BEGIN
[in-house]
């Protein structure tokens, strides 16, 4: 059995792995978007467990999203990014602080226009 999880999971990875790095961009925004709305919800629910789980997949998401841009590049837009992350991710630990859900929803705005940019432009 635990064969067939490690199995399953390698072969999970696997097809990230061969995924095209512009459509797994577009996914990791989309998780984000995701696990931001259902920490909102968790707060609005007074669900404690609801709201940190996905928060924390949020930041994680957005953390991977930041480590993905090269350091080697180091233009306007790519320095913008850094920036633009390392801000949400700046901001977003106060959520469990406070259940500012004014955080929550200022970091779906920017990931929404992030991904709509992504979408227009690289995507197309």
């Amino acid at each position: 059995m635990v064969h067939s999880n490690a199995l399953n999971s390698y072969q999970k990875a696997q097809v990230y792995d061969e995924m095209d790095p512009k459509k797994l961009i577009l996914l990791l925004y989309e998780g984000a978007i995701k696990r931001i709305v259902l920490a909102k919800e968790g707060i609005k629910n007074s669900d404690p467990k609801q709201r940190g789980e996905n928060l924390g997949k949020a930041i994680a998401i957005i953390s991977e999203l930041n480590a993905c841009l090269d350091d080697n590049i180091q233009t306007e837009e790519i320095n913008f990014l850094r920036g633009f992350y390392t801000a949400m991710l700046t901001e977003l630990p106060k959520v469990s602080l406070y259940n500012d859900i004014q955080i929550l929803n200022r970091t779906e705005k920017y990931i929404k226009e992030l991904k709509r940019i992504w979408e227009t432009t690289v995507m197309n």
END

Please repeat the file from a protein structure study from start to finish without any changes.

[in-house]
């Protein structure tokens, strides 16, 4: 059995792995978007467990999203990014602080226009 999880999971990875790095961009925004709305919800629910789980997949998401841009590049837009992350991710630990859900929803705005940019432009 635990064969067939490690199995399953390698072969999970696997097809990230061969995924095209512009459509797994577009996914990791989309998780984000995701696990931001259902920490909102968790707060609005007074669900404690609801709201940190996905928060924390949020930041994680957005953390991977930041480590993905090269350091080697180091233009306007790519320095913008850094920036633009390392801000949400700046901001977003106060959520469990406070259940500012004014955080929550200022970091779906920017990931929404992030991904709509992504979408227009690289995507197309």
């Amino acid at each position: 059995m635990v064969h067939s999880n490690a199995l399953n999971s390698y072969q999970k990875a696997q097809v990230y792995d061969e995924m095209d790095p512009k459509k797994l961009i577009l996914l990791l925004y989309e998780g984000a978007i995701k696990r931001i709305v259902l920490a909102k919800e968790g707060i609005k629910n007074s669900d404690p467990k609801q709201r940190g789980e996905n928060l924390g997949k949020a930041i994680a998401i957005i953390s991977e999203l930041n480590a993905c841009l090269d350091d080697n590049i180091q233009t306007e837009e790519i320095n913008f990014l850094r920036g633009f992350y390392t801000a949400m991710l700046t901001e977003l630990p106060k959520v469990s602080l406070y259940n500012d859900i004014q955080i929550l929803n200022r970091t779906e705005k920017y990931i929404k226009e992030l991904k709509r940019i992504w979408e227009t432009t690289v995507m197309n």